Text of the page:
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Adam in Windsor, Ontario listens on 800 CKLW and asked:
What happens if your hard drive crashes?
There are different things that can happen with a hard drive. You can have a software problem, such as when your computer crashes or reboots just as it is writing data to the hard drive. In that case, the drive itself hasn’t crashed. The hardware is fine. But the data on the hard drive is corrupted and you’d have to reformat and reload your software. It’s still a hard drive crash, but it’s not a hard drive failure.
When the hard drive itself fails, then the drive has to be replaced and you reload your software from backups. Reloading your operating system can be difficult, depending on whether you have a recovery disc or not (Mac users of current generation machines can boot to the recovery partition and reinstall their operating system over the Internet, Windows users will require a physical disc at least for the initial install).
Reloading your applications usually isn’t too hard. Even if you don’t have the original discs or media, there are very few programs that don’t offer online installation options, or at least let you download the installation software, as long as you can prove ownership of the software (which is a good reason to register all your purchased software and be sure you keep order numbers, customer account information, and so forth).
Reloading your data depends on your backup. Using a cloud service like Dropbox or Google Drive with their desktop apps, then storing all your data files in those folders should make this simple. You would just reload the desktop app, reconnect it to your cloud account, and watch as the files are synchronized back to your new hard drive. If you can’t or won’t use a cloud service, then you should make good backups to an external hard drive for safekeeping.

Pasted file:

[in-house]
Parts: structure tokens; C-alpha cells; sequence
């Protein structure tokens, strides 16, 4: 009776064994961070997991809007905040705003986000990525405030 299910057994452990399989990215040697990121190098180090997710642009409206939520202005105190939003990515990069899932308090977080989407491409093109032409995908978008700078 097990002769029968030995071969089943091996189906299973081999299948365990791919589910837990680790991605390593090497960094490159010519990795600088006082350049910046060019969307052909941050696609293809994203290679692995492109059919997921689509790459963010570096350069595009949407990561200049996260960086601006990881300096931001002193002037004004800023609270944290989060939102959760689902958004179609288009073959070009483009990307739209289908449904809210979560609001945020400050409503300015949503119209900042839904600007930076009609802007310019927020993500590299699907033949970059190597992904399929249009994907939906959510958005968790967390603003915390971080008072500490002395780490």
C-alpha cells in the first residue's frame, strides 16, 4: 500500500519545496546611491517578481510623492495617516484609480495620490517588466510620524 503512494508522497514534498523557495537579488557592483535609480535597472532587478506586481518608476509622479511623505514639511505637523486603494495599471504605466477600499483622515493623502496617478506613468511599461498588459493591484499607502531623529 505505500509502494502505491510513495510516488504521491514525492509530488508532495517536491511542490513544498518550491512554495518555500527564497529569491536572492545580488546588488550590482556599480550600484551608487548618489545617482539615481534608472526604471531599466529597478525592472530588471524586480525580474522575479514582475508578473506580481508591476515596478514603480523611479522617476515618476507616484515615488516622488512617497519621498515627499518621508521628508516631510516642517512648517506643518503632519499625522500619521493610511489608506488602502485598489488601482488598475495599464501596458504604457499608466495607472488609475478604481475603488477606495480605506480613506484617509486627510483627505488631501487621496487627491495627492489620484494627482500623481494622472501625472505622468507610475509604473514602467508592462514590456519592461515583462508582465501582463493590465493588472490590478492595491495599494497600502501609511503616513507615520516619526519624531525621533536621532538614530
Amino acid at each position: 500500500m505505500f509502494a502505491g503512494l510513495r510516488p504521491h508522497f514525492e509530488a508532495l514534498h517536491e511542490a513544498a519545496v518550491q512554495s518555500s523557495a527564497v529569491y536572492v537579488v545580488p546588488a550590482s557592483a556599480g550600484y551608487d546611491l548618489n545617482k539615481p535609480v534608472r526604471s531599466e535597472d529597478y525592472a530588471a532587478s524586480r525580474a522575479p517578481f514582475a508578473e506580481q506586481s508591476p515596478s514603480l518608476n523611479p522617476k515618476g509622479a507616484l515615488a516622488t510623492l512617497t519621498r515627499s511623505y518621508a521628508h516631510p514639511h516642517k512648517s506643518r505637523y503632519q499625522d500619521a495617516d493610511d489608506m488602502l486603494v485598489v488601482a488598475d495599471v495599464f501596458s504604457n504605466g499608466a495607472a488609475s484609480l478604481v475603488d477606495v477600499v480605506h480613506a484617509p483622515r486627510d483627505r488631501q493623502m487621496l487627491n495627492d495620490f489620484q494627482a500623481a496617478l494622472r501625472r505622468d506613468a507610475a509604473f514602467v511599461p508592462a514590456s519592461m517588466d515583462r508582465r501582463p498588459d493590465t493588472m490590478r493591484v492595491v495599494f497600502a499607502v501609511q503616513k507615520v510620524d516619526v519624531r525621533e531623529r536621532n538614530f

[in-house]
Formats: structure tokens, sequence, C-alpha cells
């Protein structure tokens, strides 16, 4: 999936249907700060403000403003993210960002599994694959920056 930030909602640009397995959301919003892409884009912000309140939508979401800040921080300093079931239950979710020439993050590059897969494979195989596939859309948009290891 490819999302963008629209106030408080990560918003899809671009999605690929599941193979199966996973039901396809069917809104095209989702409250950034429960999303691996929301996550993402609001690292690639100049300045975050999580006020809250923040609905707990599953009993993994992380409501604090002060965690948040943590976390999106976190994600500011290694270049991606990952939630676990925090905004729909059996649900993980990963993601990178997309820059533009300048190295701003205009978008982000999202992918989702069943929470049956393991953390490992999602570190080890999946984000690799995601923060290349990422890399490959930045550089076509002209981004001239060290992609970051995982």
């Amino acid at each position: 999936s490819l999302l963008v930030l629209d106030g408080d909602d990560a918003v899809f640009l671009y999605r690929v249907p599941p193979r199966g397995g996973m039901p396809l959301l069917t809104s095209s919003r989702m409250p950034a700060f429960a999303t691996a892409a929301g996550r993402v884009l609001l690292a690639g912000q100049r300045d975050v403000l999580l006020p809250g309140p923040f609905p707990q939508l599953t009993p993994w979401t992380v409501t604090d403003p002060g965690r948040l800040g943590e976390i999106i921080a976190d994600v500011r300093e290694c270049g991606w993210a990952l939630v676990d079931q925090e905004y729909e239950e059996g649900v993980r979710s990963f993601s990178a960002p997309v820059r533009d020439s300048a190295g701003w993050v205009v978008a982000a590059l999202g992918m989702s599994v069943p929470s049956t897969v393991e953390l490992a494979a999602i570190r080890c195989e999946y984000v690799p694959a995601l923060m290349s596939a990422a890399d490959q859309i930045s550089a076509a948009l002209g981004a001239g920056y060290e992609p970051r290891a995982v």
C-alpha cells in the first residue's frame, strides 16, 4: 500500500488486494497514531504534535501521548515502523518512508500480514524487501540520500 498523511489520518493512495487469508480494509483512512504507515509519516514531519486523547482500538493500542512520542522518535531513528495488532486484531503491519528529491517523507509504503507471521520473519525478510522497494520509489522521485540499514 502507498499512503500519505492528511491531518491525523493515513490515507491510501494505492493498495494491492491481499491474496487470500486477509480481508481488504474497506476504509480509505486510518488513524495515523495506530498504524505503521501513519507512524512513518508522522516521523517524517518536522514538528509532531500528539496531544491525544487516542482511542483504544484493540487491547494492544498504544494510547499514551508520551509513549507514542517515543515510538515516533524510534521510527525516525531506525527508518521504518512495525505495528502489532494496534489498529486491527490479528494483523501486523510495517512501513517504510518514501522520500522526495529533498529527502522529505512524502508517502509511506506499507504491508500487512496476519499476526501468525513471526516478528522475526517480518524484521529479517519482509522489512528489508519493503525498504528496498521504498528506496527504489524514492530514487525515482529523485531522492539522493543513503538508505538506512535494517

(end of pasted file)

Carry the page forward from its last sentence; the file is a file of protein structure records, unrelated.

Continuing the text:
CJ in San Jose, California asked:
Which is faster, Apple or the Android?
Any premium smartphone will be very fast. An iPhone 6s is very fast. A Samsung Galaxy S7 is very fast. An HTC 10 is very fast. So the short answer is “all of them!”
The biggest thing that hampers most smartphone users is lack of storage. And that’s where you need to be certain you don’t buy something too small and handicap yourself going forward. 16GB used to be considered a fair amount of storage but we wouldn’t have less than 64GB of storage and even 128GB doesn’t seem outrageous.
With iPhones you need to buy all the storage you will ever use right up front, as they cannot be expanded. Phones like the Samsung Galaxy S7, however, allow you to expand your memory using microSD cards.
But, honestly, choosing a smartphone based on hardware isn’t very common. They are all very fast, they all last a while on battery now, they all have good cameras, and they all have nice screens. iPhones have an advantage when it comes to the number and the quality of apps still, we think. When something new is released, it tends to come out for the iPhone first. But Android won’t be that far behind. Samsung probably has the brightest and most legible screens. And HTC has the best internal speakers for the best audio quality.
But as for speed? They are all pretty doggone fast, if they are a current generation model of one of the premium lines.